NFL Blitz 2001 Review

Once again, Midway delivers a rock-solid version of NFL Blitz for the Nintendo 64, equaling the PlayStation release in every respect while standing shoulder-to-shoulder with the Dreamcast in a number of key areas.

As sure as football season has returned for another five months, so too has the latest chapter in Midway's NFL Blitz series, NFL Blitz 2001. Thanks to refined graphics, smarter AI, four-player support, and the return of return of a custom play editor, last year's Nintendo 64 version of NFL Blitz 2000 represented a major leap over both its predecessor and the competing PlayStation release. In contrast, NFL Blitz 2001 takes a low-key approach, delivering the same features as last year's release while offering a number of minor refinements.

Fans and newcomers alike will be glad to note that NFL Blitz 2001 is overflowing with features. As a licensed NFL product, the game contains all 31 NFL teams and more than 200 real-life players. The game's arcade, season, and tournament modes offer gaming for any skill level. Arcade mode incorporates CPU assistance and cheat codes, ensuring that games are never too one-sided, while season and tournament modes eschew assistance and power-ups for a more pure football experience. At least, as pure as football can get with zero penalties, 30-yard downs, and players who catch fire. Thanks to the game's four-player support, you can also challenge human opponents in one-on-one, two-on-two, or one-on-two matchups. Further, the game now tracks season progress for multiple players, meaning there's no longer any reason to shut friends out on the road to Super Bowl glory. NFL Blitz 2001 records 11 game stats and nine season stats as you progress, from first downs, fumbles, and fourth down conversions to season passing yards, return yards, and sacks. Obligatory recording of win/loss statistics and percentages is present as well, but there are no individual player statistics whatsoever.

The comprehensive playbook editor returns again this year, allowing you to mix and match your own set of 27 offensive and nine defensive plays from a stock of 50 predesigned battle plans. Some plays will seem familiar, as many of the more popular ones from prior years - such as the zip - lay in wait for you to use. Should these default strategies not suit your taste, you're afforded nine extra slots in each for any offensive or defensive plays you've created. The editor doesn't allow pixel-perfect player manipulation, but the number of man to man, zone, and rush choices - combined with player positioning and coverage designations - leaves a lot to enjoy.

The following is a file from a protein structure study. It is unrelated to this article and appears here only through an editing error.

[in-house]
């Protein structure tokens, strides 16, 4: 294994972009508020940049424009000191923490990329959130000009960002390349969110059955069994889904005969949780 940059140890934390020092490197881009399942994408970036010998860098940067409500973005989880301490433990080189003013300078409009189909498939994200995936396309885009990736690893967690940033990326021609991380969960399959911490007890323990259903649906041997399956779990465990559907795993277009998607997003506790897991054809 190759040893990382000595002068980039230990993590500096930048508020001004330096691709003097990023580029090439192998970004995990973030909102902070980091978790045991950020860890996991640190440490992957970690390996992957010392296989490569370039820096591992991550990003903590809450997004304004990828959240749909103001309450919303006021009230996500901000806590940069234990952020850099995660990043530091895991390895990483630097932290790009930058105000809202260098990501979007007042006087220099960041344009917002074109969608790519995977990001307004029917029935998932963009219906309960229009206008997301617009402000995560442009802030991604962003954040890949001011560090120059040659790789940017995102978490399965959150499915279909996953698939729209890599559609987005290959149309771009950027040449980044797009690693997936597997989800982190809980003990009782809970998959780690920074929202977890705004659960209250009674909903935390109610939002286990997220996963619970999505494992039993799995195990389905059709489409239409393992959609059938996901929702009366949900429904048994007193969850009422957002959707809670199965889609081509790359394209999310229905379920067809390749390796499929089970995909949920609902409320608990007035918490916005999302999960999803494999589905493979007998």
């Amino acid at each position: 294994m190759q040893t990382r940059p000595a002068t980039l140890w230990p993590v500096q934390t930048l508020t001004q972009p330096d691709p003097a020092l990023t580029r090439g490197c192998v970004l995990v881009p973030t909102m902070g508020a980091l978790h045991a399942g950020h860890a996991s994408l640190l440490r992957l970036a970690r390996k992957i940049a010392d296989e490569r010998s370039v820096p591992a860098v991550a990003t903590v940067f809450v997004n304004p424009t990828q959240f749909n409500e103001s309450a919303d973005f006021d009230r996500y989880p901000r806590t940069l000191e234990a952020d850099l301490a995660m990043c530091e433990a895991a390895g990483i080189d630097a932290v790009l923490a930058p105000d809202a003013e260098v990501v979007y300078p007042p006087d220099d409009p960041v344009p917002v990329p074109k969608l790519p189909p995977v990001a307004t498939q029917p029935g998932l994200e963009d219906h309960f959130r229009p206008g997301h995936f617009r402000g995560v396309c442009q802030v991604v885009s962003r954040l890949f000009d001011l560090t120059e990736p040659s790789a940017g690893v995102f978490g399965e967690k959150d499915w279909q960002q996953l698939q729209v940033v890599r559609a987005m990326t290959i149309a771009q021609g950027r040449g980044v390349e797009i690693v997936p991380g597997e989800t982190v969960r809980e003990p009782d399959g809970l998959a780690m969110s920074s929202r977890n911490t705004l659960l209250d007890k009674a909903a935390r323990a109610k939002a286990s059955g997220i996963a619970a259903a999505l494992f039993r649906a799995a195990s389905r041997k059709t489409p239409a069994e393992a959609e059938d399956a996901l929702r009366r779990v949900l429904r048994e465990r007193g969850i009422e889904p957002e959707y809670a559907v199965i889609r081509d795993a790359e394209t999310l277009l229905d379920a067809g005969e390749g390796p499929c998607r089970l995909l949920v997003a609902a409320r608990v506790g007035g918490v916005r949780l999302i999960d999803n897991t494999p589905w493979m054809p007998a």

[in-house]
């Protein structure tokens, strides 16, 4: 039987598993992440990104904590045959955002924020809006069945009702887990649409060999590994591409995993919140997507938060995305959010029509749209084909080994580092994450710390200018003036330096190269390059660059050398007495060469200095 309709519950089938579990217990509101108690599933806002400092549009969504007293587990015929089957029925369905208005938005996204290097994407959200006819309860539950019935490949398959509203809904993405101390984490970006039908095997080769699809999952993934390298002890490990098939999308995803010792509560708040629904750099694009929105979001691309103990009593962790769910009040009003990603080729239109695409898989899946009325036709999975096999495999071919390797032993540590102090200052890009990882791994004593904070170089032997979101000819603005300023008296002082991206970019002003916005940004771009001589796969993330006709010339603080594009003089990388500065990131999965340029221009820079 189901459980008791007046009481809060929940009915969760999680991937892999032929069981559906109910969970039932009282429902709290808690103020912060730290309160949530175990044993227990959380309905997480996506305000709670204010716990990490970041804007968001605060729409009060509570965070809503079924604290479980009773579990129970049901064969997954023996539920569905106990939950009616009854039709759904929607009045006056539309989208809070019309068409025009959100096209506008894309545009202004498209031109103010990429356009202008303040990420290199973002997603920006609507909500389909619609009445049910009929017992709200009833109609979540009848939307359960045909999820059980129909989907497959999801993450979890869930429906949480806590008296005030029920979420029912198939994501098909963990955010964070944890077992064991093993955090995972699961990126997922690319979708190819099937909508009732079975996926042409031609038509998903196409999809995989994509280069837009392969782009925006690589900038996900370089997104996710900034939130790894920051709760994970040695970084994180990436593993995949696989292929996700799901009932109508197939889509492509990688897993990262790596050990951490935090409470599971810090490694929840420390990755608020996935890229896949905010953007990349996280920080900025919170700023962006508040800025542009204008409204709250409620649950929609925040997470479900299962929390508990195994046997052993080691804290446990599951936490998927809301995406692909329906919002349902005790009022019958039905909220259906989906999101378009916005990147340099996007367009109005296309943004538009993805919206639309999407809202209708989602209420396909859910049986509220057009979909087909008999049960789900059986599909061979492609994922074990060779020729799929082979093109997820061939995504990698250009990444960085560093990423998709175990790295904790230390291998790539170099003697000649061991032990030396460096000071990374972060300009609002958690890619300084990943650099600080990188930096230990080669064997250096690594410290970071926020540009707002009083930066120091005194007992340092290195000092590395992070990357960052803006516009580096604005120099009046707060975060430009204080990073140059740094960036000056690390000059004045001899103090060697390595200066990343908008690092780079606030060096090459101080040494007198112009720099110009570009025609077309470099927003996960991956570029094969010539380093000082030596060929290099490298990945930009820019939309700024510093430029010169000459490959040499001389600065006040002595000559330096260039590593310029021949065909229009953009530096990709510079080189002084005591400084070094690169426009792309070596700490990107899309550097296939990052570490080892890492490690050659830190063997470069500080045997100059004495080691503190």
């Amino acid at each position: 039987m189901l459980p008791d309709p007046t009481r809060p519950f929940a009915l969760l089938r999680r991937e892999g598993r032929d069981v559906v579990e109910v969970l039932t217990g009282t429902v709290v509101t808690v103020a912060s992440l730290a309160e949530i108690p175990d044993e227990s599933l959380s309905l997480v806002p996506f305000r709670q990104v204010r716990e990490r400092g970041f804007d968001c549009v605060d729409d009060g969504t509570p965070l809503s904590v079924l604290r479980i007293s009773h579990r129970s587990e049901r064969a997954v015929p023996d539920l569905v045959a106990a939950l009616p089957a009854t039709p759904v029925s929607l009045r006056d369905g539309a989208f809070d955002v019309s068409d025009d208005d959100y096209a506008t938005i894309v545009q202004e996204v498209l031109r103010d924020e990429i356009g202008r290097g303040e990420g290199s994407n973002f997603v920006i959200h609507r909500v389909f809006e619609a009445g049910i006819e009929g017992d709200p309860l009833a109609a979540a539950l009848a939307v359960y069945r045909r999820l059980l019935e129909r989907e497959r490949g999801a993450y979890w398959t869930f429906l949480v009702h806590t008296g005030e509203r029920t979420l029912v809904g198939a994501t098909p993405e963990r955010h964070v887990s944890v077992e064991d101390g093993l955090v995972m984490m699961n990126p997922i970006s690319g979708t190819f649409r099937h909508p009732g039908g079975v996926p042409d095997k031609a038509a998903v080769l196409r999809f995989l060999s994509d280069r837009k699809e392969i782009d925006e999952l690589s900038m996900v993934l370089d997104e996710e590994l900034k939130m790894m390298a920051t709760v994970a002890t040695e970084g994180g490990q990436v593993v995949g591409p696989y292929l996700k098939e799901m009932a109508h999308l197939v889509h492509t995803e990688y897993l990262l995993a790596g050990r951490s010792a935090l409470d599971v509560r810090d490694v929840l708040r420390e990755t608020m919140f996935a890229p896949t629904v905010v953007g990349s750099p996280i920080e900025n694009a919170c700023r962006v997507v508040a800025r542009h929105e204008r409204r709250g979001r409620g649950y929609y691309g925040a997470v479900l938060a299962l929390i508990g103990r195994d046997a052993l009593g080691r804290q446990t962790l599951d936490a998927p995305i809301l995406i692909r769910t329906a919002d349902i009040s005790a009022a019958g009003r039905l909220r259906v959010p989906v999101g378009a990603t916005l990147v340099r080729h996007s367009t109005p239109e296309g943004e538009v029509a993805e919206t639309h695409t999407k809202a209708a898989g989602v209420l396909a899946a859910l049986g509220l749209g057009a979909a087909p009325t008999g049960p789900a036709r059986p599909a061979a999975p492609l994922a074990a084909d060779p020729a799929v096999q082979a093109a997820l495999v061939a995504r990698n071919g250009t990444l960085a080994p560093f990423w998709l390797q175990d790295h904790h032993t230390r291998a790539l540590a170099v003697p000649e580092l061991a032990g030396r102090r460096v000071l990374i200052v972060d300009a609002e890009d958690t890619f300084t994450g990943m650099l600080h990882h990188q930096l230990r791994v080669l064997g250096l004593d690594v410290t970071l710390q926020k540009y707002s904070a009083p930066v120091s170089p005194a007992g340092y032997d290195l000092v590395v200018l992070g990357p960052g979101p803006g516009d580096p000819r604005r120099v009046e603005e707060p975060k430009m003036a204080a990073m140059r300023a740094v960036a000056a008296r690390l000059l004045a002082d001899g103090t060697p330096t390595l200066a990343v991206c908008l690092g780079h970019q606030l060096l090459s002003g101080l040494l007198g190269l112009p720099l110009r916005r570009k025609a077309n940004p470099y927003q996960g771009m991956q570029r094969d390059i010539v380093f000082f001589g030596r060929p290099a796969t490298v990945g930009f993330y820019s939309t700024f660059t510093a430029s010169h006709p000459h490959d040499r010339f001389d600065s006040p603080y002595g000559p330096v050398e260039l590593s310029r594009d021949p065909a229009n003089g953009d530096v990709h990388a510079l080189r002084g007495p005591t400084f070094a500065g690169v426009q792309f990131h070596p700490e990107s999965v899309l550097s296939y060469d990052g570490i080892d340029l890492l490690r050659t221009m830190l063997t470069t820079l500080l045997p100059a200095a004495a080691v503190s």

Although the game contains all of last year's features, NFL Blitz 2001 also adds three new minigames. The first minigame, first-and-goal frenzy, places you on the ten-yard line in an attempt to score a touchdown in four downs or less. Should you succeed, you'll then try from the 20, then the 30, and so on. The second minigame, goal-line stand, is the exact opposite, as you must prevent your opponent from scoring touchdowns. The final minigame, QB challenge, is where true multiplayer riots are sure to ensue. You're hiked three balls and ordered to pass to three receivers, each of which is following his own route down the field. The order in which you must pass to them and the routes they run are chosen by the computer milliseconds before you throw. You get almost no time to think, and since there are multiple attempts, the result is a "Simon says" game as frustrating and addictive as Konami's Beatmania. As a bonus for Nintendo 64 owners, the system's crisp visuals make this minigame more enjoyable to play than the version in the PlayStation release, mostly because the active receiver flickers sooner and more obviously.